I would also like to add that we discovered this perspective – that’s what we really have to call it – at a point when we were just beginning to deal with housework in the women’s movement. At the time, a worldwide discussion was going on, feminists everywhere were involved. The issue was: what does housework mean in capitalism? Why isn’t this work seen as work? Why isn’t it paid? Why is it non-paid labor? We recognized that in capitalism this work can’t be paid, because if it were, the accumulation model would collapse. That doesn’t mean that there wouldn’t be any capitalism anymore, as some thought, but that it would definitely be much too expensive if all of the work done in the household were paid for: bearing children, raising them, reproducing the man – as it was called at the time – taking care of the old and the infirm. If that were paid labor that had to be paid like regular paid labor, then it would be impossible to pay for it and that would fundamentally alter the entire model of capitalism. So we arrived at the concept – which actually doesn’t stem from us, since the subsistence concept is an old concept – that what we call life production is actually necessary as a prerequisite for all types of paid labor. At the time, we stated: without subsistence labor, there would be no paid labor. But without paid labor, there is still subsistence labor: it is the undying prerequisite for not only every type of life, but also every type of work – that food, housing, and immediate life concerns are taken care of.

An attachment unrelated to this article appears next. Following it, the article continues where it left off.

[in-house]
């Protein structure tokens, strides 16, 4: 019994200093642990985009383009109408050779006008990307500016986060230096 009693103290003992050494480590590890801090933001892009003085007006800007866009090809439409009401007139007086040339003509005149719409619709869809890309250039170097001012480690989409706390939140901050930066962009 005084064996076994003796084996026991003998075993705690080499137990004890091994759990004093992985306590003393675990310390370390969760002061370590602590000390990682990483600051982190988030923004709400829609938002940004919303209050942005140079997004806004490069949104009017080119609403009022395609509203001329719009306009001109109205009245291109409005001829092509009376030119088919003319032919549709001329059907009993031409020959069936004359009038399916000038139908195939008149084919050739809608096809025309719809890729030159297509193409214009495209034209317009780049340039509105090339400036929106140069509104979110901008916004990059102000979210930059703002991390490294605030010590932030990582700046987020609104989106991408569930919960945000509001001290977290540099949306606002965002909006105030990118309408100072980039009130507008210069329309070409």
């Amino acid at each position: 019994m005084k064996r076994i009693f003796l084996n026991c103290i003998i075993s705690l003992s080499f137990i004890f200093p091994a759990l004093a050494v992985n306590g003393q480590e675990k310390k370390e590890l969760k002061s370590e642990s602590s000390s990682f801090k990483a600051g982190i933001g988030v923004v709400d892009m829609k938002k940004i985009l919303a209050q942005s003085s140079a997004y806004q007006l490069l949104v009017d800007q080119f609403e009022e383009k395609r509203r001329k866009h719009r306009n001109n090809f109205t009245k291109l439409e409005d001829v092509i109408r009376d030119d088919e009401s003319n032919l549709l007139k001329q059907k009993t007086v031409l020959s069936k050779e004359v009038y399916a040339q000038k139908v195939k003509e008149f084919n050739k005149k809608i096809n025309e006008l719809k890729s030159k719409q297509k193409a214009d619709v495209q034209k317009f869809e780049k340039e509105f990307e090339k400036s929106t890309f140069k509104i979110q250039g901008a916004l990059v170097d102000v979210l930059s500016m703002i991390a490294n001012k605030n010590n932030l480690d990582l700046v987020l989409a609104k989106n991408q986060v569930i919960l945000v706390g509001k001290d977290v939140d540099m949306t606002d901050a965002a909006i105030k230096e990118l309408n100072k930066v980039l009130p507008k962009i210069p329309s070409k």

This work is extremely valuable, but it is never paid for monetarily. That was the point where we saw this connection. And then we also saw that, in addition, housework is not the only type of work that is exploited in this way at practically no cost to capitalism. Instead, there is similar work among small farmers who, everywhere in the world, work for their own subsistence. They sell things at the market, too, but they aren’t wage laborers. And what is interesting about this, is that they are just as absent as women are in the gross national product or gross domestic product. They don’t count, as one of the women from New Zealand, Marilyn Waring described in “If Women Counted” – if women counted, what then? A very interesting book. And then we discovered, third, that the small farmers’ work also has something to do with housework and both have something to do with the work in the colonies. Then this concept emerged, as all three of us were in the Third World for extended periods. I was in India for many years, my two friends were in Latin America, and so we realized: if entire countries hadn’t been exploited as colonies for long periods of time, then there wouldn’t be any capitalism. And if they were treated equally today, all of the work in the “colonies” – I still call them “colonies” – well, then there wouldn’t be much to accumulate. And that’s why we call all of these relations colonial relations. The man-woman relationship is colonial, the relationship between the small farmer and industry is also colonial, and naturally, the colonial relationships between metropolises and colonies are definitely colonial.